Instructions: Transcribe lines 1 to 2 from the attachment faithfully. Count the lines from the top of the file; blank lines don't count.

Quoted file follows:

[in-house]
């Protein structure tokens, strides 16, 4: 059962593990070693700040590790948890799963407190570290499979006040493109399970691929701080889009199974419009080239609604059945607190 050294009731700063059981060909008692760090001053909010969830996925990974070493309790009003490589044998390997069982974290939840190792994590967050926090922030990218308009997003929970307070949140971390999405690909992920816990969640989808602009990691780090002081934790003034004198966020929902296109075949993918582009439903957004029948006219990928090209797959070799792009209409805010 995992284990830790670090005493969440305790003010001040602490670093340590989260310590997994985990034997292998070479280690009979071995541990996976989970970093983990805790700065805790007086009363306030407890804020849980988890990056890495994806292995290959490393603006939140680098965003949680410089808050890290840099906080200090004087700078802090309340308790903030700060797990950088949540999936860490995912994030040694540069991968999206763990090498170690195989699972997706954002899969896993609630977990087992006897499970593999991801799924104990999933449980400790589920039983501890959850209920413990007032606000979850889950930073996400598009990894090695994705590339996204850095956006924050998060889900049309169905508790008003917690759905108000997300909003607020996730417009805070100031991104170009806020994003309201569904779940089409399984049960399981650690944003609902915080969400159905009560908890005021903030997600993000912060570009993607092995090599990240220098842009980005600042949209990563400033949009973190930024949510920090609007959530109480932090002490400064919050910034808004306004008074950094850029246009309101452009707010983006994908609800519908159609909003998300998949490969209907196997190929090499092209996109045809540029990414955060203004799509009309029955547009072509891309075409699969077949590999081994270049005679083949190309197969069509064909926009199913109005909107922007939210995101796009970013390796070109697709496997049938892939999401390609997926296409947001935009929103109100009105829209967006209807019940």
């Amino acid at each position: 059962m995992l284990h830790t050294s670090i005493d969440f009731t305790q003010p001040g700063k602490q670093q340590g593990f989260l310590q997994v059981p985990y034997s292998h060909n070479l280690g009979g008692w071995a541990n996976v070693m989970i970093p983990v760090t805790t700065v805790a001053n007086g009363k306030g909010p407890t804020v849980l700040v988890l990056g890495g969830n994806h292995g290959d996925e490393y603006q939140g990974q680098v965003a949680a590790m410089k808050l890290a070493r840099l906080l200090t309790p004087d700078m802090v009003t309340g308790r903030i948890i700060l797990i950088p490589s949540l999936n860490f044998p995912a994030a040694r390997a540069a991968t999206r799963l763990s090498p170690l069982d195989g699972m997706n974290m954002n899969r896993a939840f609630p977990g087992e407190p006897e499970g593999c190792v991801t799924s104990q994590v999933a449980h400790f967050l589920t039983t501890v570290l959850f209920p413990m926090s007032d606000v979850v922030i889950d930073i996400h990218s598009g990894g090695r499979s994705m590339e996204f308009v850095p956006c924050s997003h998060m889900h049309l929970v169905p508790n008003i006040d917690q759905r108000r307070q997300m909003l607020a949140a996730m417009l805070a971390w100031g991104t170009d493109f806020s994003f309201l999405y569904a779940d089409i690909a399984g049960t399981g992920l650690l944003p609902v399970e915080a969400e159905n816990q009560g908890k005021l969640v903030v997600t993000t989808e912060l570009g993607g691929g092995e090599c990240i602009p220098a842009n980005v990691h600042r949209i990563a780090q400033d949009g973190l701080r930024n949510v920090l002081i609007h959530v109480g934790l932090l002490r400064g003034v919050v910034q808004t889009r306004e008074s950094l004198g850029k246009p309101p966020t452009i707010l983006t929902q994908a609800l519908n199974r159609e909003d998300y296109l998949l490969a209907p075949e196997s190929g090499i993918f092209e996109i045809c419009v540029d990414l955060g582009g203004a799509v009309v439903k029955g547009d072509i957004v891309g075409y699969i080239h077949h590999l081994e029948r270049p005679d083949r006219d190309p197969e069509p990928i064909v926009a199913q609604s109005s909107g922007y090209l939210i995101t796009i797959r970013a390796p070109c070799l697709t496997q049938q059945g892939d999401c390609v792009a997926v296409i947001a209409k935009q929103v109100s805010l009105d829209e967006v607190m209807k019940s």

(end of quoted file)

[in-house]
């Protein structure tokens, strides 16, 4: 059962593990070693700040590790948890799963407190570290499979006040493109399970691929701080889009199974419009080239609604059945607190 050294009731700063059981060909008692760090001053909010969830996925990974070493309790009003490589044998390997069982974290939840190792994590967050926090922030990218308009997003929970307070949140971390999405690909992920816990969640989808602009990691780090002081934790003034004198966020929902296109075949993918582009439903957004029948006219990928090209797959070799792009209409805010 995992284990830790670090005493969440305790003010001040602490670093340590989260310590997994985990034997292998070479280690009979071995541990996976989970970093983990805790700065805790007086009363306030407890804020849980988890990056890495994806292995290959490393603006939140680098965003949680410089808050890290840099906080200090004087700078802090309340308790903030700060797990950088949540999936860490995912994030040694540069991968999206763990090498170690195989699972997706954002899969896993609630977990087992006897499970593999991801799924104990999933449980400790589920039983501890959850209920413990007032606000979850889950930073996400598009990894090695994705590339996204850095956006924050998060889900049309169905508790008003917690759905108000997300909003607020996730417009805070100031991104170009806020994003309201569904779940089409399984049960399981650690944003609902915080969400159905009560908890005021903030997600993000912060570009993607092995090599990240220098842009980005600042949209990563400033949009973190930024949510920090609007959530109480932090002490400064919050910034808004306004008074950094850029246009309101452009707010983006994908609800519908159609909003998300998949490969209907196997190929090499092209996109045809540029990414955060203004799509009309029955547009072509891309075409699969077949590999081994270049005679083949190309197969069509064909926009199913109005909107922007939210995101796009970013390796070109697709496997049938892939999401390609997926296409947001935009929103109100009105829209967006209807019940």